WATCH: Angry Andrey Rublev thrown out of Dubai tournament amid amazing scenes

Kevin Palmer
Supervisor Roland Herfel, left, disqualifies Andrey Rublev during his semi final match with Alexander Bublik of Kazakhstan at the Dubai Duty Free Tennis Championships
Supervisor Roland Herfel, left, disqualifies Andrey Rublev during his semi final match with Alexander Bublik of Kazakhstan at the Dubai Duty Free Tennis Championships

Andrey Rublev’s infamous anger management issues finally caught up with him as he was defaulted amid extraordinary scenes at the Dubai Tennis Championships.

Rublev was embroiled in an epic and angry battle with Alexander Bublik in the semi-finals of the tournament in Dubai, with racket smashes and explosions of anger a constant theme throughout the match from two notoriously hot-headed players.

Russian star Rublev took the first set on a tie-break before Bublik struck back in the second set tie-break.

Rublev appeared to have the upper hand in the deciding set and was close to securing a double break that would have finished off his increasingly disheartened opponent.

Yet with the at 6-5 to Bublik, one of the linespeople approached the chair umpire to report what he heard Rublev mutter in his direction.

Rublev screamed into the race of the official as he insisted a ball on the baseline should have been called out, with the level of anger he displayed inspired an instant default.

There was a suggestion that Rublev was speaking in Russian, with the linesperson claiming he had used expletives in his direction.

Supervisor Roland Herfel confronted Rublev with the accusations and the Russia star was quick to deny making the comments.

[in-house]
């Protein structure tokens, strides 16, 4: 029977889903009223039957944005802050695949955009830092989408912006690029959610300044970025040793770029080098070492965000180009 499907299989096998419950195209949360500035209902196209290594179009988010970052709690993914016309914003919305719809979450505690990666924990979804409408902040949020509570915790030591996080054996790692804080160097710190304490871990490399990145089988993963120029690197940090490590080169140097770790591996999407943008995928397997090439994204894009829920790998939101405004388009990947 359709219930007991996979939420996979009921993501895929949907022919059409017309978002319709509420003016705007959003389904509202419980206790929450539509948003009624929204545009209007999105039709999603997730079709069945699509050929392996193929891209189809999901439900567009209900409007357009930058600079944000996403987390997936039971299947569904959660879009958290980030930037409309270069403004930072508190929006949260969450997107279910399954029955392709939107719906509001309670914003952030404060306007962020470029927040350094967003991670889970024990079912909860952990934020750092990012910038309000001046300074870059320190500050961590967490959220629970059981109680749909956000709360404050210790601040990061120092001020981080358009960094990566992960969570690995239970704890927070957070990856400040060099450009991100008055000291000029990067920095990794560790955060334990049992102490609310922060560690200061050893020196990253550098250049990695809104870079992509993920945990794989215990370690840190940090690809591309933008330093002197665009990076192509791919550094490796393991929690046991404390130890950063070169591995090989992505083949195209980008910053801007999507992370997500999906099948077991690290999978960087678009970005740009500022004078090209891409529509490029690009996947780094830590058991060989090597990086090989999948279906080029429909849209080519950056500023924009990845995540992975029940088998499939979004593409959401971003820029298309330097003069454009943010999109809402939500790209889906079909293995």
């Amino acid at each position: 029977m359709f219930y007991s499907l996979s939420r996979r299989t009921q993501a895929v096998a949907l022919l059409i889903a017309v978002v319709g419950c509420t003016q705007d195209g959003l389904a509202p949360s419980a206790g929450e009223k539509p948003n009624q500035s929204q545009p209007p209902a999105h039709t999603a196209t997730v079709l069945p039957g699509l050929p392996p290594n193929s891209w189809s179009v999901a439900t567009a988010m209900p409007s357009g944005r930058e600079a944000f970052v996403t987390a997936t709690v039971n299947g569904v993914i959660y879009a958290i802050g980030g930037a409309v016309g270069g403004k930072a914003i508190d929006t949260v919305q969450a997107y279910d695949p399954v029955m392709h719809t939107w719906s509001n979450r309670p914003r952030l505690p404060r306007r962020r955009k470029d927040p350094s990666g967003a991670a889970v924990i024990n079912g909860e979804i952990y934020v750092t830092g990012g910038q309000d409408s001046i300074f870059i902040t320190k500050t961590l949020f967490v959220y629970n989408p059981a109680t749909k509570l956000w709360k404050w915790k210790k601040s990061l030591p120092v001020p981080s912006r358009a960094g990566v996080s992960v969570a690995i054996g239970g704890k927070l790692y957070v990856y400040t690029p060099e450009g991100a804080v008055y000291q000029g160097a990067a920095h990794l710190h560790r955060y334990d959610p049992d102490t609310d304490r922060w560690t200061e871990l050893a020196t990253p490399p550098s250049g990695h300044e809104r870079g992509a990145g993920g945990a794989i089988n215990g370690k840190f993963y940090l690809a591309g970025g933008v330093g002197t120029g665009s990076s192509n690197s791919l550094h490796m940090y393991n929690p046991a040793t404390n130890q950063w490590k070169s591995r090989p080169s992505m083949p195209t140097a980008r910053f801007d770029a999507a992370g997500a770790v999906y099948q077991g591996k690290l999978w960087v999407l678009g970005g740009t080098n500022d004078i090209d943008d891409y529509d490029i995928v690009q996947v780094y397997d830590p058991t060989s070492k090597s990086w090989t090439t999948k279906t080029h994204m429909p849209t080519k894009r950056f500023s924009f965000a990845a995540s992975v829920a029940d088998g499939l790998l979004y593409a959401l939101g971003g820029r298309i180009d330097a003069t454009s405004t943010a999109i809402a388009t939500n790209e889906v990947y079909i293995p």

There were several minutes of arguments on court and Bublik offered to continue the match, but the decision was made to throw Rublev out of the tournament.

“I didn’t say that,” protested Rublev. “I was not speaking Russian. Look at the video. I didn’t say that.”

Rublev continued to protest his innocence, insisting he was speaking in English, while Bublik also backed his opponent.

“I didn’t say ‘f******’. I swear to God. This is huge. I swear to God.”

The offence would usually merit a warning in the first instance, but the 26-year-old was defaulted by umpire Miriam Bley amid jeers from the crowd in Dubai.

This is far from the first time Rublev has allowed his anger to get the better of him, with his outburst at last year’s ATP Finals sparking concerns over his mental health on court.

Rublev appeared to be emotional as he left the court, with the fans in Dubai stunned by the scenes that had unfolded before them.

“I’ve never seen anything like it,” declared commentator Nick Lester on Sky Sports.

“Rublev is clearly saying he didn’t say what he is being accused of saying, but this is done now. The match is over.”

Lester’s co-commentator Arvind Parmer also gave his views as he added: “It just shows you how heavily the umpire relies on those lines people to catch what the players are saying. They might not be there next year with electronic line calls coming in.”

Tennis365 spoke to the Russian star at the UTS Finals in London in December and he offered up these comments to explain his frustrations.

“You work on it every day,” Rublev told Tennis365. “There are many things in life that are stressing us out and make us very angry.

“You can practise how to be calm when you want to explode everything. Then my coach has the psychology lessons.

“I have lost some matches because of myself. That is the reality and that makes it harder.

READ MORE: Andrey Rublev reveals anger management treatment and reacts to offer of help from Nick Kyrgios

“To play your best you need a clear mind, but my emotions don’t always let me do that. I know I need to work on it, but it is not easy.

“I want to improve mentally and be ready for those big moments of majors to take my chances when I face the same opponent again.

“At this level, it’s not about tennis, it’s about little details like who is more mentally ready in that moment and who’s feeling better on that day.”

The fall-out from this incident is likely to have big ramifications for Rublev, as he may lose his prize money from this event and face sanctions from the ATP.

He may well appeal any punishment and insist on video evidence being used to clear his name if he continues to insist he did not say use the words the lines person suggested he muttered on court.